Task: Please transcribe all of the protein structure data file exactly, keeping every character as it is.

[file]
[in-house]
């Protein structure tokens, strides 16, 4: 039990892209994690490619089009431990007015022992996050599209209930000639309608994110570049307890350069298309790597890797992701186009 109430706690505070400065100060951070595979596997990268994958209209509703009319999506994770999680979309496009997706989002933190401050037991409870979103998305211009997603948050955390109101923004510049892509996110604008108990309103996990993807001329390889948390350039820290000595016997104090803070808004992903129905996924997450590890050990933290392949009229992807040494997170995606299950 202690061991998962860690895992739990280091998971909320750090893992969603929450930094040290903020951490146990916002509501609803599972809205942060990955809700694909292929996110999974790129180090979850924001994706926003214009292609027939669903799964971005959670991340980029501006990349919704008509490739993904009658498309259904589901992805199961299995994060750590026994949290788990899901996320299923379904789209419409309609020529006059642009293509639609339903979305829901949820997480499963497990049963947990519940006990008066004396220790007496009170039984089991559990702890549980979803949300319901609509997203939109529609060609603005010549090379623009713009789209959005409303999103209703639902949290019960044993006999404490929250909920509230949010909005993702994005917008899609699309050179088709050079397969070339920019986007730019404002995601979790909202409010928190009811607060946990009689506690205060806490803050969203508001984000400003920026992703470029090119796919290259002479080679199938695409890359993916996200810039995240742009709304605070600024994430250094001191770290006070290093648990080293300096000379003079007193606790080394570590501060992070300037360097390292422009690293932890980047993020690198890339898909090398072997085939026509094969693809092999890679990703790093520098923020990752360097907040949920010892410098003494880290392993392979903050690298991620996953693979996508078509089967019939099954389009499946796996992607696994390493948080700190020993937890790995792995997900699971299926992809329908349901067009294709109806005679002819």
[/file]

[in-house]
């Protein structure tokens, strides 16, 4: 039990892209994690490619089009431990007015022992996050599209209930000639309608994110570049307890350069298309790597890797992701186009 109430706690505070400065100060951070595979596997990268994958209209509703009319999506994770999680979309496009997706989002933190401050037991409870979103998305211009997603948050955390109101923004510049892509996110604008108990309103996990993807001329390889948390350039820290000595016997104090803070808004992903129905996924997450590890050990933290392949009229992807040494997170995606299950 202690061991998962860690895992739990280091998971909320750090893992969603929450930094040290903020951490146990916002509501609803599972809205942060990955809700694909292929996110999974790129180090979850924001994706926003214009292609027939669903799964971005959670991340980029501006990349919704008509490739993904009658498309259904589901992805199961299995994060750590026994949290788990899901996320299923379904789209419409309609020529006059642009293509639609339903979305829901949820997480499963497990049963947990519940006990008066004396220790007496009170039984089991559990702890549980979803949300319901609509997203939109529609060609603005010549090379623009713009789209959005409303999103209703639902949290019960044993006999404490929250909920509230949010909005993702994005917008899609699309050179088709050079397969070339920019986007730019404002995601979790909202409010928190009811607060946990009689506690205060806490803050969203508001984000400003920026992703470029090119796919290259002479080679199938695409890359993916996200810039995240742009709304605070600024994430250094001191770290006070290093648990080293300096000379003079007193606790080394570590501060992070300037360097390292422009690293932890980047993020690198890339898909090398072997085939026509094969693809092999890679990703790093520098923020990752360097907040949920010892410098003494880290392993392979903050690298991620996953693979996508078509089967019939099954389009499946796996992607696994390493948080700190020993937890790995792995997900699971299926992809329908349901067009294709109806005679002819």